Netflix's subscriber growth is showing signs of a slowdown as the streaming giant reported 4 million new subscribers in the first quarter of 2021, after projecting in January that it would pull in 6 million new customers.
The stock is set to open sharply lower Wednesday.
That 2 million subscriber miss, helped send the stock down as much as 11% in after-hours trading. The company attributed the slowdown to a lighter content slate in the first half of the year due to production delays related to COVID-19. Netflix's global subscriber count now sits at 208 million.
But the age of "peak" streaming may have arrived and may be having an impact on the longtime streaming leader. The recent 15th annual Deloitte media trends report surveyed 2,009 U.S. consumers in February on their entertainment preferences. The data revealed that the average subscriber has four paid video streaming services – that is down from five in October. While 82% are paying for video streaming, with the pandemic easing and warm weather approaching, people may be more selective – and cost-conscious – related to their streaming spending.
The good news for Netflix was that its revenue grew 24% year-over-year to $7.16 billion, in line with its quarterly forecast. The company reported a profit of $1.7 billion, or $3.75 per share, compared to $542 million in the previous quarter.
Netflix noted that, while the rollout of vaccines is very uneven globally, the company has restarted production in every major market except for Brazil and India.
The company expects paid membership growth will re-accelerate in the second half of 2021 as the streaming service unveils a slate of popular programming, including returning hits including "Sex Education," "The Watcher," and "La Casa de Papel." It is also counting on original films like "Red Notice," starring Gal Gadot, Dwayne Johnson and Ryan Reynolds, and "Don’t Look Up," starring Leonardo DiCaprio, Jennifer Lawrence, Cate Blanchett, Timothée Chalamet, and Meryl Streep.
Netflix estimates its spending on content will reach over $17 billion this year.
"In the short-term, there is some uncertainty from Covid-19," Netflix wrote in its quarterly shareholder letter on Tuesday. "In the long-term, the rise of streaming to replace linear TV around the world is the clear trend in entertainment."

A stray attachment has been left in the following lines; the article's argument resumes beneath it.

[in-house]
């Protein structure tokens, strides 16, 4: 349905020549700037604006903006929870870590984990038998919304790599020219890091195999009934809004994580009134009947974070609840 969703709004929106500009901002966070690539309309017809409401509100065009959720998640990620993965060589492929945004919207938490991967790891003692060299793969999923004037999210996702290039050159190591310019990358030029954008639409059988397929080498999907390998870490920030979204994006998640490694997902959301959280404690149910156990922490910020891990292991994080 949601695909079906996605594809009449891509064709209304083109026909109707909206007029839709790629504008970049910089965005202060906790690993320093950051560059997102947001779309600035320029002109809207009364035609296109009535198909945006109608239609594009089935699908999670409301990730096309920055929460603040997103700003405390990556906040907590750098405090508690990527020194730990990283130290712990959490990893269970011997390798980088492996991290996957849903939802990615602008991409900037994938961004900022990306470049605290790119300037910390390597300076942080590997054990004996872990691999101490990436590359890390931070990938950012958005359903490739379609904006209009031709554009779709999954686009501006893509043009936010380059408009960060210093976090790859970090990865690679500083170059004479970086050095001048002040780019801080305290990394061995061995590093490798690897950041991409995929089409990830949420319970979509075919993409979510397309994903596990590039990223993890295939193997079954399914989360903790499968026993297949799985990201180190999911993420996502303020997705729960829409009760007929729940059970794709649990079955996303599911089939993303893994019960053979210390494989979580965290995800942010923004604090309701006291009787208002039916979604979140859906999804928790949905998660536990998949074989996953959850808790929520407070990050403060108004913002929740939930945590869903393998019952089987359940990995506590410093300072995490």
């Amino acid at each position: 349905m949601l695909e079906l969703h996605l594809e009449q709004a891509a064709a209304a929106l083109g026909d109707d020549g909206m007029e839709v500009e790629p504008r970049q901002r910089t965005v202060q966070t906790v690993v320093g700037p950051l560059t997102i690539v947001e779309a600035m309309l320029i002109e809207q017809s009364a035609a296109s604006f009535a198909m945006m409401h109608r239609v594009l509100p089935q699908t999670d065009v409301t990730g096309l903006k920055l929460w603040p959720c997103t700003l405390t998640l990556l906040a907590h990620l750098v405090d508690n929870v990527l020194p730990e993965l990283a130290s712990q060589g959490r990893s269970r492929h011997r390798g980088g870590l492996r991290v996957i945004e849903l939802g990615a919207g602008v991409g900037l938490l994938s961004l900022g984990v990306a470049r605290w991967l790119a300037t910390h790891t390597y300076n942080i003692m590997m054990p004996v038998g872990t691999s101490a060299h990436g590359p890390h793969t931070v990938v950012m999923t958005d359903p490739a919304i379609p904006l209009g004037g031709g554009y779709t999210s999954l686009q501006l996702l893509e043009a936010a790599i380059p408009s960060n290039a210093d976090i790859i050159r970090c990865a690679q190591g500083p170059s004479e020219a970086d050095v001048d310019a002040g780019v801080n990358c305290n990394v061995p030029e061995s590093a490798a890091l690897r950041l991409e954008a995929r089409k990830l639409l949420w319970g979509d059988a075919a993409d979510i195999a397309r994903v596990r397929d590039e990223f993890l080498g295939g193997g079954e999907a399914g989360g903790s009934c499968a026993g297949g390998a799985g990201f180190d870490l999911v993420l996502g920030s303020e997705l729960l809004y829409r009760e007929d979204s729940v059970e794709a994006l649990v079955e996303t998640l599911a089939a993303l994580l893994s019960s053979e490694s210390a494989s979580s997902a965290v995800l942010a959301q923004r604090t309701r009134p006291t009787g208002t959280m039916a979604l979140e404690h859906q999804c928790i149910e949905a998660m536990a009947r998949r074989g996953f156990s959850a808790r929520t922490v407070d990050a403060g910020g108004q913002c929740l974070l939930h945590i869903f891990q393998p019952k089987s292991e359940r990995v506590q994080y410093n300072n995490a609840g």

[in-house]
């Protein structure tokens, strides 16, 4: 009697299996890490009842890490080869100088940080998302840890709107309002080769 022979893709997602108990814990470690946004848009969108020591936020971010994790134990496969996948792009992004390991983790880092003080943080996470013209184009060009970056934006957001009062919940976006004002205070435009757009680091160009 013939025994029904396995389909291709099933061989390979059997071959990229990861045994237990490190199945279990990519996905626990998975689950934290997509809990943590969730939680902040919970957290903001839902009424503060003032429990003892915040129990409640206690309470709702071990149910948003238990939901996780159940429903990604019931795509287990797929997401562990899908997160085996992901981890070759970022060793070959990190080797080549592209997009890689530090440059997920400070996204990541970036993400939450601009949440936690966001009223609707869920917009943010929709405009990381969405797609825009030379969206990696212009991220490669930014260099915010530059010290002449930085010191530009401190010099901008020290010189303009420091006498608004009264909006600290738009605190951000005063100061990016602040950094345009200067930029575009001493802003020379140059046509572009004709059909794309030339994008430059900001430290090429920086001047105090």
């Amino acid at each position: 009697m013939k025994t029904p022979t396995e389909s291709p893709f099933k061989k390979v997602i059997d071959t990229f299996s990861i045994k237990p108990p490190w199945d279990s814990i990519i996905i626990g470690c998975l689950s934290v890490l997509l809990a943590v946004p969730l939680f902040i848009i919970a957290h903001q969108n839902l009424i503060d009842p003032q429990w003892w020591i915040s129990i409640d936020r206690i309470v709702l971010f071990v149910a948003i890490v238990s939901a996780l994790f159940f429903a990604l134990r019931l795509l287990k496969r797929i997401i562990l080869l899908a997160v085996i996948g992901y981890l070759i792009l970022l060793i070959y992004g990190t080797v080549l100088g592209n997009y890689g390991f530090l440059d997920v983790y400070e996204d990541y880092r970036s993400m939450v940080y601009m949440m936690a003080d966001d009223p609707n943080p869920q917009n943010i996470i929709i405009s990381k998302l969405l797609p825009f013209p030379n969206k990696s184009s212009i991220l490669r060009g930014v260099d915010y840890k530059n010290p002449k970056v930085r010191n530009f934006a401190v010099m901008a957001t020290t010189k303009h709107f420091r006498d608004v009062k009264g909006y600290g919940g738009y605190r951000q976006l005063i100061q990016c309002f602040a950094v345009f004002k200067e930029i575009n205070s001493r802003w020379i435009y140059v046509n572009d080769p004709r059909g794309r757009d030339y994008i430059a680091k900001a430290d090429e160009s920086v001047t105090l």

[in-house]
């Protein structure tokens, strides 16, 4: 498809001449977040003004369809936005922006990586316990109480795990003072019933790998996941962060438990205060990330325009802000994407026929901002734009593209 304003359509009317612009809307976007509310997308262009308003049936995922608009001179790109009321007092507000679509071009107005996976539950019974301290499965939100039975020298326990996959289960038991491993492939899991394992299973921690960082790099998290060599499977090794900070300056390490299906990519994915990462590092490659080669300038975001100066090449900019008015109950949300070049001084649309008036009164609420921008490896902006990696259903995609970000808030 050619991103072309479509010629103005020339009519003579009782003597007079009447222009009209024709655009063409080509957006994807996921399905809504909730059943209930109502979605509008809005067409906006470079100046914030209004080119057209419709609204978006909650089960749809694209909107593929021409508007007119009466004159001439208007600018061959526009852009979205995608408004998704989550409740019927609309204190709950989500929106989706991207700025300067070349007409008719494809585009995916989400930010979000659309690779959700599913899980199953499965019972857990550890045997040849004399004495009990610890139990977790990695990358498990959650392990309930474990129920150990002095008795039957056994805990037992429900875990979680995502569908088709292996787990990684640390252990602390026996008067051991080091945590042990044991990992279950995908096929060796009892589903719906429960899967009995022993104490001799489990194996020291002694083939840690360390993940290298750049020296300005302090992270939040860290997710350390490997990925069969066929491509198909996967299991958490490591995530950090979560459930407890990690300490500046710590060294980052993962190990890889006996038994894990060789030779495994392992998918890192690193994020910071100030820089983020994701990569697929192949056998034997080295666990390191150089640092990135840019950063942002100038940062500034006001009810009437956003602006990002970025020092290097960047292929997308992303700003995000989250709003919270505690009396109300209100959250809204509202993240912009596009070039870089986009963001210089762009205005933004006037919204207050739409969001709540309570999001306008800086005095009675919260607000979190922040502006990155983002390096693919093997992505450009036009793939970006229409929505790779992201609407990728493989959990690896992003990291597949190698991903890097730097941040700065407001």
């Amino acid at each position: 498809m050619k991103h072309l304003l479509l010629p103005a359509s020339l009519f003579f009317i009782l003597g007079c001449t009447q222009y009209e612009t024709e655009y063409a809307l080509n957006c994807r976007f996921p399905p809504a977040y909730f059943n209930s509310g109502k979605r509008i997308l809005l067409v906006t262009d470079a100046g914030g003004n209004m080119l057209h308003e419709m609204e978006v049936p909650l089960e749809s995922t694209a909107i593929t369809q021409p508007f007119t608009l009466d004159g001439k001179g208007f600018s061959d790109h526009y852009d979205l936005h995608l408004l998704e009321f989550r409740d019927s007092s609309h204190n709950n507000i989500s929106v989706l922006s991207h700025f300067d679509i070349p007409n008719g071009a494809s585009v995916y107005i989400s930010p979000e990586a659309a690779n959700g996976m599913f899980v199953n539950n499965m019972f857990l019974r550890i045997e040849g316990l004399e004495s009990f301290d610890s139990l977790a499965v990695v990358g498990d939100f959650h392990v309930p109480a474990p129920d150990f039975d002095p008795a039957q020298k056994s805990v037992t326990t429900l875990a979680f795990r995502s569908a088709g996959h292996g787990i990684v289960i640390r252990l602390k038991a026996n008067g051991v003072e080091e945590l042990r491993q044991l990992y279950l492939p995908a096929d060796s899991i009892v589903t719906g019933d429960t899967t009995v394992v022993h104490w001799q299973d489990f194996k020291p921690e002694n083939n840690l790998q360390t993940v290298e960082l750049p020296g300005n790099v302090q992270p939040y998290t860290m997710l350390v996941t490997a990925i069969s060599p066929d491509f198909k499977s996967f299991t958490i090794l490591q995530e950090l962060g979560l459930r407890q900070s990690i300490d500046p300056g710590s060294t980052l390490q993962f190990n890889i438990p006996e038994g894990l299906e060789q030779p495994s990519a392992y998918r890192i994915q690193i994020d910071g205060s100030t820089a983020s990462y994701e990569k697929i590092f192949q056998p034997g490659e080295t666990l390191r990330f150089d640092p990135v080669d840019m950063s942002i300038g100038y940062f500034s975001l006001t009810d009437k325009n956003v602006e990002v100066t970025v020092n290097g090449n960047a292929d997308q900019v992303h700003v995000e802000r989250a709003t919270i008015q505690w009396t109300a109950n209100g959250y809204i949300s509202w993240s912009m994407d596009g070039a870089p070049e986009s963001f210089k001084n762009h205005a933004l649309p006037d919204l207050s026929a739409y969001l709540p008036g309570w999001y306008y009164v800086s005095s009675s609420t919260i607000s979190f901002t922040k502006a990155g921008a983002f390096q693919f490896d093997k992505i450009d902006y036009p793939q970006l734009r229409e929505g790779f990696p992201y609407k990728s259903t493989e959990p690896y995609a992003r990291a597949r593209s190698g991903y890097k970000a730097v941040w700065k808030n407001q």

Netflix's cooled growth comes as competition in the streaming space continues to grow.
One of Netflix's biggest competitors, Disney+, has shown impressive growth since its launch in November 2019. Disney said last month that the company topped 100 million global subscribers in just 16 months.
Netflix co-founder Marc Randolph told FOX Business' Stuart Varney in an interview last month that he was "really impressed with what Disney has done so far." However, he argued that Netflix has no reason to be scared of Disney's success.
"Every single major media company is in a streaming business, and right now we're all sampling. But I promise you, there is going to be a musical chairs moment and there is not going to be chairs for everybody," Randolph said. "And I think what consumers are going to do is have their Marie Kondo moment where they really ask themselves, is this service bringing me joy? And if it's not, they're going to dump it. And I certainly think that.. Netflix and Disney are both going to be left standing. And I wonder who else will be joining them."
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A likely competitor who will be joining Netflix and Disney at the top is Amazon, which revealed in an annual report last month that the company now has more than 200 million Prime members worldwide. While Prime members have access to the company's streaming service, Prime Video, it's unclear exactly how many subscribers are using it. Amazon said it spent $11 billion on its video and music content, an increase of 41% from $7.8 billion in 2019.
Netflix's shareholder letter reiterated Randolph's message, arguing the company still has plenty of room to grow.
"When comparing services, subscriber figures alone tell only part of the story (given bundles, discounts, and other promotions)," Netflix said. "So it’s important to also focus on engagement and revenue as key indicators of success."
According to the company, engagement per member household in the first quarter grew solidly compared to a year ago with the company's "churn" – the percentage of accounts that cancel or choose not to renew their subscriptions – below levels from the same period a year ago.
Looking ahead, the company is forecasting paid net additions of 1 million in the second quarter, the lowest estimate in its history so far, citing "roughly flattish" membership growth in the United States and Canada and Latin America.
Netflix says it is on track for free cash flow in the full year to be approximately break-even. The company generated $777 million in cash during the first quarter compared to $260 million a year ago. The company reiterated that it is very close to being sustainably free cash flow positive and that it no longer has a need to raise external financing to fund its day-to-day operations.
During the quarter, the company reduced its total gross debt balance to $15.7 billion as of the end of March. The company intends to maintain a gross debt level range of $10-$15 billion, and its board has approved a $5 billion stock buyback program which will begin in the second quarter.
Netflix's full-year operating margin target of 20% remains unchanged.